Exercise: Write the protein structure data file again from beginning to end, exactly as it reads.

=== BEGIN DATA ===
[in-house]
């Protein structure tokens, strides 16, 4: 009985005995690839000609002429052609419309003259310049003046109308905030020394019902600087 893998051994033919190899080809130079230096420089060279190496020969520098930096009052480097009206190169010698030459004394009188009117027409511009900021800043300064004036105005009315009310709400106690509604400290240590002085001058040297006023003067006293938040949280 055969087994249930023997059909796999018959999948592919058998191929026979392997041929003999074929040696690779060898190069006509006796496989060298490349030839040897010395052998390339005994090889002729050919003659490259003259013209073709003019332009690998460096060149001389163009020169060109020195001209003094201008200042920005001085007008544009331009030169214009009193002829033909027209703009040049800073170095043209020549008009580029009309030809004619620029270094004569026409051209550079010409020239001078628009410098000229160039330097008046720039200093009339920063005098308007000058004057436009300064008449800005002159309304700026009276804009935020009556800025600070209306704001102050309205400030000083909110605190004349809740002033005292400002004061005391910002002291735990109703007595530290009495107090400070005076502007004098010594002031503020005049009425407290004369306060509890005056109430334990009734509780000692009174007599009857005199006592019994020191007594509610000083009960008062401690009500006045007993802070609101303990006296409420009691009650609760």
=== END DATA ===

[in-house]
């Protein structure tokens, strides 16, 4: 009985005995690839000609002429052609419309003259310049003046109308905030020394019902600087 893998051994033919190899080809130079230096420089060279190496020969520098930096009052480097009206190169010698030459004394009188009117027409511009900021800043300064004036105005009315009310709400106690509604400290240590002085001058040297006023003067006293938040949280 055969087994249930023997059909796999018959999948592919058998191929026979392997041929003999074929040696690779060898190069006509006796496989060298490349030839040897010395052998390339005994090889002729050919003659490259003259013209073709003019332009690998460096060149001389163009020169060109020195001209003094201008200042920005001085007008544009331009030169214009009193002829033909027209703009040049800073170095043209020549008009580029009309030809004619620029270094004569026409051209550079010409020239001078628009410098000229160039330097008046720039200093009339920063005098308007000058004057436009300064008449800005002159309304700026009276804009935020009556800025600070209306704001102050309205400030000083909110605190004349809740002033005292400002004061005391910002002291735990109703007595530290009495107090400070005076502007004098010594002031503020005049009425407290004369306060509890005056109430334990009734509780000692009174007599009857005199006592019994020191007594509610000083009960008062401690009500006045007993802070609101303990006296409420009691009650609760």